Family Medicine

Understand the Risks to Prevent SIDS

Understand the Risks to Prevent SIDS

Sudden infant death syndrome, or SIDS, is the unexpected death of an infant as old as 1 year of age, who was well prior to death and whose death remains unexplained after an autopsy, says Alfred Gitu, M.D., family medicine physician. Infants who are 2-9 months of age are at risk of SIDS, but the peak incidence occurs around 3 or 4 months.

Dr. Gitu says there are other risk factors for SIDS some that can be modified and others that cannot.

Modifiable risk factors include:

  • Maternal smoking during and/or after pregnancy
  • Infant exposure to secondhand smoke
  • Parental history of alcohol or drug use
  • Prone sleeping position lying flat and sleeping on sheepskin or with a pillow
  • Bed sharing, especially when the baby is younger than 13 weeks of age
  • Covering the baby s head during sleep
  • The use of duvets, quilts, blankets, pillows or the presence of other children
  • Baby sleeping in a room other than the parents bedroom

Nonmodifiable risk factors include:

  • Low birth weight or prematurity
  • Increasing parity mother had two or more previous live births
  • Being male

Parents should know that SIDS is associated with more than one risk factor in 96 percent of infant deaths, Dr. Gitu says. The American Academy of Pediatrics has a number of recommendations to reduce the risk of SIDS.

Recommendations include:

  • Pregnant women should receive regular prenatal care
  • Avoid smoke exposure, alcohol and illicit drug use during pregnancy and after birth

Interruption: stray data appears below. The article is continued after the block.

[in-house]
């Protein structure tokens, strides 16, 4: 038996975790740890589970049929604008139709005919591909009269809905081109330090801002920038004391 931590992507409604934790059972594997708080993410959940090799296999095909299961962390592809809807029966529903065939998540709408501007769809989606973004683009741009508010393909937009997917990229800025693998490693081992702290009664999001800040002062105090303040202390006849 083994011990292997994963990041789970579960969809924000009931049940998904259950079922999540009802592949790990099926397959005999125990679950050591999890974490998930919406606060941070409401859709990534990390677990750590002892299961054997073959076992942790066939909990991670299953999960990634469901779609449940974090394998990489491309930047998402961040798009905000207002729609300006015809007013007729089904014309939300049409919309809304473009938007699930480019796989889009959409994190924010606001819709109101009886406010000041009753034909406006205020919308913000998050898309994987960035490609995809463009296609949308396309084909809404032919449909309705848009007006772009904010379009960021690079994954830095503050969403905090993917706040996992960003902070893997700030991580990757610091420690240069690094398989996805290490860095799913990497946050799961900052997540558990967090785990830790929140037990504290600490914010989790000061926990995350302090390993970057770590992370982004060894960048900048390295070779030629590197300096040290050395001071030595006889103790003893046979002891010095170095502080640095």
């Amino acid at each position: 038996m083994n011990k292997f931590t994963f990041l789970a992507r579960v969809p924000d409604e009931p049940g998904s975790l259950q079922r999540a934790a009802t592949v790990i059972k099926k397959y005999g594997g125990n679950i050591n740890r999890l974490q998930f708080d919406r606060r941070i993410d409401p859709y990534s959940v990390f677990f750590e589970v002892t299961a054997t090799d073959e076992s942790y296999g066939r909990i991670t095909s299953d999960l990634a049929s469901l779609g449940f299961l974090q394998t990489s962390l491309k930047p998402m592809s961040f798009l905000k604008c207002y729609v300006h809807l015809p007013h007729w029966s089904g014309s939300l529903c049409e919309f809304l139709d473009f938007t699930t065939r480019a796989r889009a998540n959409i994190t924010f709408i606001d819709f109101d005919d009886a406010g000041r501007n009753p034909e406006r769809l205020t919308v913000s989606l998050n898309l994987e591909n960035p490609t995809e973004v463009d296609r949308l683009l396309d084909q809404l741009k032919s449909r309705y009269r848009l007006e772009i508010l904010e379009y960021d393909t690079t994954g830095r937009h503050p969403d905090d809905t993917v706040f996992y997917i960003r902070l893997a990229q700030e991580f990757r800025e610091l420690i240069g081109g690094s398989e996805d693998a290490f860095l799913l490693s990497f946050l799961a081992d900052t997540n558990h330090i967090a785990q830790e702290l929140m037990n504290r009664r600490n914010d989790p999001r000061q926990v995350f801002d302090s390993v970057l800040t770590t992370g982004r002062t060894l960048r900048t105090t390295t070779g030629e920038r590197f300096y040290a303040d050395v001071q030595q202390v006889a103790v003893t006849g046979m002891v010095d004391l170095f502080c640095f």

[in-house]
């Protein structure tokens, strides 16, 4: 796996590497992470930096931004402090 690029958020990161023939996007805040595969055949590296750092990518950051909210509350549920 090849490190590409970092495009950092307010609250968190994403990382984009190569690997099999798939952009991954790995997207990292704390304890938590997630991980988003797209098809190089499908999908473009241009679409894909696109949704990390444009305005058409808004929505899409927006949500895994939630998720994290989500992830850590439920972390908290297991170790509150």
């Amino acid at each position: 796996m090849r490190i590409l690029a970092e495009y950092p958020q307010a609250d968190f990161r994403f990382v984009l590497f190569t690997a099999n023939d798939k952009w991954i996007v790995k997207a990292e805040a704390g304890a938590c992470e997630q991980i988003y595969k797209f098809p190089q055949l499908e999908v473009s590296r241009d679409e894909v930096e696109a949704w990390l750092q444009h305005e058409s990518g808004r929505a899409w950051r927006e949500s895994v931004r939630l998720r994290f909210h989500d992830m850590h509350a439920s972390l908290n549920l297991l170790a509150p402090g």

• Breastfeed the baby
  • Infant should sleep in supine position on his or her back for every sleep until 1 year of age
  • Use firm sleep surface
  • Avoid soft materials and loose bedding in sleeping environment
  • Infants should sleep in the same room with parents, but should not share the same bed
  • Avoid infant overheating
  • Consider offering a pacifier at nap time and bedtime
  • Infants should receive all recommended vaccinations
  • Supervised, awake tummy time
  • Do not use home cardiorespiratory monitors or commercial devices marketed to reduce the risk of SIDS

Dr. Gitu adds that cosleeping a practice where the baby shares a bed or sleeps on a sofa with one or both parents is a risky practice and should be avoided. Sleeping in the same room as parents is beneficial, he says. But, no study has shown any benefit of cosleeping.


“Parents should know that SIDS is associated with more than one risk factor in 96 percent of infant deaths, ” Dr. Gitu says.

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Alfred Gitu, M.D.
Family Medicine
Lee Physician Group
2780 Cleveland Avenue
Suite 709
Fort Myers, FL 33901



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